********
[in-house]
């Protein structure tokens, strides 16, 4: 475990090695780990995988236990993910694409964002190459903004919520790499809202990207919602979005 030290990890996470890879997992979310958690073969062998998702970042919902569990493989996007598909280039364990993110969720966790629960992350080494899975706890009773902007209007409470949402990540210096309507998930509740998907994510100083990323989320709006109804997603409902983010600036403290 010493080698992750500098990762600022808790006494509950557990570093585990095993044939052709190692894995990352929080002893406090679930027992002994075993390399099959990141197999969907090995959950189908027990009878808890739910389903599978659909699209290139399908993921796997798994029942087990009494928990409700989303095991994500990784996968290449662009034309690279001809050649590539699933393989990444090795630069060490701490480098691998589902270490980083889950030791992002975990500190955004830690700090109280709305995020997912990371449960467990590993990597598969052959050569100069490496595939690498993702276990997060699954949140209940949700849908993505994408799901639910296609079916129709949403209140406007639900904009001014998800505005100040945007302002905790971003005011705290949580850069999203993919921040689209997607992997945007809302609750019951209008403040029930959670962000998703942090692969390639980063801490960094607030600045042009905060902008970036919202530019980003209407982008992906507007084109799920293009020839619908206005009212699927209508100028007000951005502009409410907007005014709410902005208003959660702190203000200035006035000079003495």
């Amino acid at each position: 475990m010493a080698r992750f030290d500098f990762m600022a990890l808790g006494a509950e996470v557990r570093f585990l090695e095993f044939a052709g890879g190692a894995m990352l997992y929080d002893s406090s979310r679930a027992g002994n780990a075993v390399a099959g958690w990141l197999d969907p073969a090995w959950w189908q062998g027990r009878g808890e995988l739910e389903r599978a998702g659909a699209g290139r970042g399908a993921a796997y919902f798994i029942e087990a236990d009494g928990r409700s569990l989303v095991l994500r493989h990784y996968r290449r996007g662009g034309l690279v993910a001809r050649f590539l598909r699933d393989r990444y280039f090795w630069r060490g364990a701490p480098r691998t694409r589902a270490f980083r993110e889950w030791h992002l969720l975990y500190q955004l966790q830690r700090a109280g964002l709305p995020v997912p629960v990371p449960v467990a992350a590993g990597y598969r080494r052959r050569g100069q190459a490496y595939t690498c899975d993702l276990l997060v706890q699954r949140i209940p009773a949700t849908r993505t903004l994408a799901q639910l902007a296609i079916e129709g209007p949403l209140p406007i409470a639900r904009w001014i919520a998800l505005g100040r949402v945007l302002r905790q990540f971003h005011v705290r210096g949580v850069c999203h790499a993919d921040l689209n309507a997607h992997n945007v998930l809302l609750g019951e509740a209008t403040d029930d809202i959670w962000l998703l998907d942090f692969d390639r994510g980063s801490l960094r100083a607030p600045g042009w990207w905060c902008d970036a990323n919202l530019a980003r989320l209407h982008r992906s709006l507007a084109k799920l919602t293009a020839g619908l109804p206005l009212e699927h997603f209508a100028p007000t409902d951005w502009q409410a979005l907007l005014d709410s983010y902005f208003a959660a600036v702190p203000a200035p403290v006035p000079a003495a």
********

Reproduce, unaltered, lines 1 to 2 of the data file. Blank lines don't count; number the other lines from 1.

[in-house]
């Protein structure tokens, strides 16, 4: 475990090695780990995988236990993910694409964002190459903004919520790499809202990207919602979005 030290990890996470890879997992979310958690073969062998998702970042919902569990493989996007598909280039364990993110969720966790629960992350080494899975706890009773902007209007409470949402990540210096309507998930509740998907994510100083990323989320709006109804997603409902983010600036403290 010493080698992750500098990762600022808790006494509950557990570093585990095993044939052709190692894995990352929080002893406090679930027992002994075993390399099959990141197999969907090995959950189908027990009878808890739910389903599978659909699209290139399908993921796997798994029942087990009494928990409700989303095991994500990784996968290449662009034309690279001809050649590539699933393989990444090795630069060490701490480098691998589902270490980083889950030791992002975990500190955004830690700090109280709305995020997912990371449960467990590993990597598969052959050569100069490496595939690498993702276990997060699954949140209940949700849908993505994408799901639910296609079916129709949403209140406007639900904009001014998800505005100040945007302002905790971003005011705290949580850069999203993919921040689209997607992997945007809302609750019951209008403040029930959670962000998703942090692969390639980063801490960094607030600045042009905060902008970036919202530019980003209407982008992906507007084109799920293009020839619908206005009212699927209508100028007000951005502009409410907007005014709410902005208003959660702190203000200035006035000079003495």